Christians making music for the many rather than the few

Rock Gets Religion: The Battle for the Soul of the Devil’s Music
Author: Mark Joseph
Publisher: BP Books (
Pages: 325

If you have ever wrestled with God, others or yourself about music, Rock Gets Religion by Mark Joseph is helpful. Even if you don’t agree with the author, he covers the main issues.

At the Crossroads by Charlie Peacock and Roaring Lambs by Bob Briner were like forerunners for this volume, which expertly chronicles progress in the visions contained in those earlier works. Music by Christians in the marketplace has come a long ways since the Jesus music era beginning in the late 60s, and the story is still being written. This remarkable volume brings readers up to date and shows where it is heading.

Part of my response is marvel as in “Look What God is Doing” (Scott Wesley Brown):

Look what God is doing
All across the land
See His Spirit moving
Feel His mighty hand

God’s hand may be seen in all of this. I’m glad that followers of Christ are being heard in popular music. Those who might look down on this need to read this with an open mind.

Even though I have followed this subject by reading whatever I could find, I didn’t realize until now just how many Christians are in mainstream music. In my other life as a mild-mannered office worker for a big box retailer, I even hear them on the piped-in music. Most people probably don’t even realize it as they may not be paying attention to the words, but the message is there.

Just the other day I heard Blanca singing on “Different Drum,”

So let’s break the mold
Go off the wall
Be in the world, but not of it

This infiltration has become so pervasive that one book cannot tell the whole story. Sufjan Stevens is one artist that I would have liked to have seen included in the profiles. Despite any omissions, I’m amazed by the many artists, a number of them new to me, others ones I recognize, featured here.

This tells their stories. Many of whom them completely bypassed the Christian music industry and experienced some level of notoriety in the world at large. Something only dreamed about in the past is now a reality.

This has been achieved with varying degrees of integrity and success. The author is careful to chronicle failure along with victories. Katy Perry and Miley Cyrus are two of the cautionary tales. Both had a religious upbringing; both shed early confines when they grew older. In each of these two cases, readers not only get their own words but also the perspective of their parents.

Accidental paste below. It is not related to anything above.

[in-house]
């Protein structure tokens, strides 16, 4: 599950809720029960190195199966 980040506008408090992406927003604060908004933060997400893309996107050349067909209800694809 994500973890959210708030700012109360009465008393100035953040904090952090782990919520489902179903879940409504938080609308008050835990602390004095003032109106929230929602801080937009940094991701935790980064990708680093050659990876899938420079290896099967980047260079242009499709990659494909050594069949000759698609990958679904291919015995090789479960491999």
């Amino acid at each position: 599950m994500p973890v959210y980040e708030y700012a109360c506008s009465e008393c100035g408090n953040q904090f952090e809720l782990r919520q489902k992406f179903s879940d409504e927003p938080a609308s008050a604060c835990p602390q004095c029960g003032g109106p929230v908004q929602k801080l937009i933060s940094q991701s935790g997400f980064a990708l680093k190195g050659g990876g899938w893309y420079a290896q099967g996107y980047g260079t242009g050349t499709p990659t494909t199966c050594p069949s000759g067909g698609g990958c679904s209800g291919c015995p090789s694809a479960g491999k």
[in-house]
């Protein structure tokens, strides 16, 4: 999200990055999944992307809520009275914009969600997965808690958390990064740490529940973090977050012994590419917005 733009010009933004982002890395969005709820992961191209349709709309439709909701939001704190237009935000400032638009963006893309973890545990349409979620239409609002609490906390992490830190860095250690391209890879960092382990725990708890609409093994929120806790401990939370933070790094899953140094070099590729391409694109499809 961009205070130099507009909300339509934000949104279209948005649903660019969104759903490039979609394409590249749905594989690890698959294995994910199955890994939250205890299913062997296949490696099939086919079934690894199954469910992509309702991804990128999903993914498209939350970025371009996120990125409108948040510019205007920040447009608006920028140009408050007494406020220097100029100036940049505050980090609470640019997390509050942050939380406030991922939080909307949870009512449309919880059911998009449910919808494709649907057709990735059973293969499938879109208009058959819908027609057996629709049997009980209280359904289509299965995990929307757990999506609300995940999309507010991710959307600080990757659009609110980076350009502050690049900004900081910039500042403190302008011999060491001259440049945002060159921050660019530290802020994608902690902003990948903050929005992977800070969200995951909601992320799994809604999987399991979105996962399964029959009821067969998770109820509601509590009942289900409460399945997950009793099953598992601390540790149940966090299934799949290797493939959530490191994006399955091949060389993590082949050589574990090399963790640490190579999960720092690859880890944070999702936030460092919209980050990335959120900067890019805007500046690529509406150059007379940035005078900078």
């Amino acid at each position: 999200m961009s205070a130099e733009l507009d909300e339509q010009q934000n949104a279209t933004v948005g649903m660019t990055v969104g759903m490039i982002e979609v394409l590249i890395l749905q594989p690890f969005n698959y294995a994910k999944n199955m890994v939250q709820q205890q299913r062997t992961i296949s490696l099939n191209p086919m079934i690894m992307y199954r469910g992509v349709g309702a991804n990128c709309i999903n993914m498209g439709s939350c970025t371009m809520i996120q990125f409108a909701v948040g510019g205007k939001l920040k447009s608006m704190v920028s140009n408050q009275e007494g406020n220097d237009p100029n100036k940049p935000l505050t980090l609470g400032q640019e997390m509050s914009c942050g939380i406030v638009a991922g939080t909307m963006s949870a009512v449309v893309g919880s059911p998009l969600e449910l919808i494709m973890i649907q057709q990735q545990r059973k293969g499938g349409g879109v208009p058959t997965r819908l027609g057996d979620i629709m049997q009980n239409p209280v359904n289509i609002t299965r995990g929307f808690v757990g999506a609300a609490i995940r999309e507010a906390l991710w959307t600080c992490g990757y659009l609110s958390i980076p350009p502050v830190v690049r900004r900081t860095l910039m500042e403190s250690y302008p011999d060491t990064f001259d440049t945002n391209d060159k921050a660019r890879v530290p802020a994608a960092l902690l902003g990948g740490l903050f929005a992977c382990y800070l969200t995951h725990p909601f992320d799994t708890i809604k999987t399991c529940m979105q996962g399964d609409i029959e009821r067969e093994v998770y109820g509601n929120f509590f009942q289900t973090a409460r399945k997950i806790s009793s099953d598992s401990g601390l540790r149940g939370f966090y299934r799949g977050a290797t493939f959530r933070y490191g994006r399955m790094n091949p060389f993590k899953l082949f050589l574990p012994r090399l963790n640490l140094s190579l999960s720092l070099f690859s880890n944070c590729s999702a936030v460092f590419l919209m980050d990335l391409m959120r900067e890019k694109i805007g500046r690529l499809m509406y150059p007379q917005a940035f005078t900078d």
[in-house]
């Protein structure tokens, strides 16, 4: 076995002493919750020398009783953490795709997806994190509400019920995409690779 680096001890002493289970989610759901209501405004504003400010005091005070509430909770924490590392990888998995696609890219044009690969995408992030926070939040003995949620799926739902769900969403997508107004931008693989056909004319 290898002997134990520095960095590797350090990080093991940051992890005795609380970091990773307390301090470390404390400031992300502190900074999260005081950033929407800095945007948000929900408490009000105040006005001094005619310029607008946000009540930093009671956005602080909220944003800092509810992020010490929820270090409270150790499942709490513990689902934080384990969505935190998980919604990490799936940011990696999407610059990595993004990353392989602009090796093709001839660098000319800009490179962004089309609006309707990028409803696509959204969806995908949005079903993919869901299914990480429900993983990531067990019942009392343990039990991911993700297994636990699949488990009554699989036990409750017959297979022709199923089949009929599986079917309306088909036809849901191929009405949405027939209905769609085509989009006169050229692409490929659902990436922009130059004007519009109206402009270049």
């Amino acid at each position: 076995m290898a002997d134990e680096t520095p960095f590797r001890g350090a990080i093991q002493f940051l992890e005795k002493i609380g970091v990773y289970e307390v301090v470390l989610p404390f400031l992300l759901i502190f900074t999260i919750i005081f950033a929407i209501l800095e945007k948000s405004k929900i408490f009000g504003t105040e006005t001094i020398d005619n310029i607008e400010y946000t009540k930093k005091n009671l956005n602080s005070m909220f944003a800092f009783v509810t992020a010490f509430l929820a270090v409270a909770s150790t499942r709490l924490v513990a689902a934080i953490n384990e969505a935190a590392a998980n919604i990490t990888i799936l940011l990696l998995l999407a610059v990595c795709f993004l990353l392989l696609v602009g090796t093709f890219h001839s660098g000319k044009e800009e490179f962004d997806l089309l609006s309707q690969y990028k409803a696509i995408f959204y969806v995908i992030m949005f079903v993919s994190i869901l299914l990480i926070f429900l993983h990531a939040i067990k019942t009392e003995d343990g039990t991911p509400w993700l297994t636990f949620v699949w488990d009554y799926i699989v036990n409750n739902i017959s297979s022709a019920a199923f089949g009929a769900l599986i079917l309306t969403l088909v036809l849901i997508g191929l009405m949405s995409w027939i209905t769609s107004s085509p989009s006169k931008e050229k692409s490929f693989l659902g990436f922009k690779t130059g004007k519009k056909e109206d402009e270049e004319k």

If Peacock and Briner supplied the theology and vision, this is rich in illustration. The stories are well-written, insightful and inspiring. It’s hard to put down.

A slight weakness is that it becomes a little repetitive. Like many music critics the author has an unfavorable view of contemporary Christian music (CCM). The criticisms are not unwarranted and have been well-documented in a multitude of sources. I would have preferred fewer reminders of the negative aspects of CCM. They detract from the otherwise excellent analysis. Others, however, may appreciate his point of view.

Probably every artist dreams of being heard by as many people as possible. It’s a valid reason for avoiding the CCM label. However, if some feel they should primarily be making music for other Christians, they should not be judged for not having a wider audience. The Holy Spirit gives different gifts; not everyone has the same ministry. Some callings are more oriented to the Church.

Some artists who happen to be Christian want their music to be accessible more broadly. They should not be judged as worldly for operating in a different sphere. Personal convictions don’t need to be imposed on others. Let everyone be persuaded in their own mind.

This is one of the best and most current resources available on the sometimes tumultuous intersection of faith and music.

It even gave me the opportunity to catch a glimpse of a past favorite’s faith. Among the albums that were played frequently at one friend’s house back in High School was Pretties for You, an early release on Bizarre Records, Frank Zappa’s label. I never imagined back then that my connection to that artist would involve more than music. He writes the foreword for this book. It was a delight to start with Alice Cooper’s brief thoughts. The presence of Christians in popular music is more widespread than many may realize. “Rock” now defies easy categorization.

Michael Dalton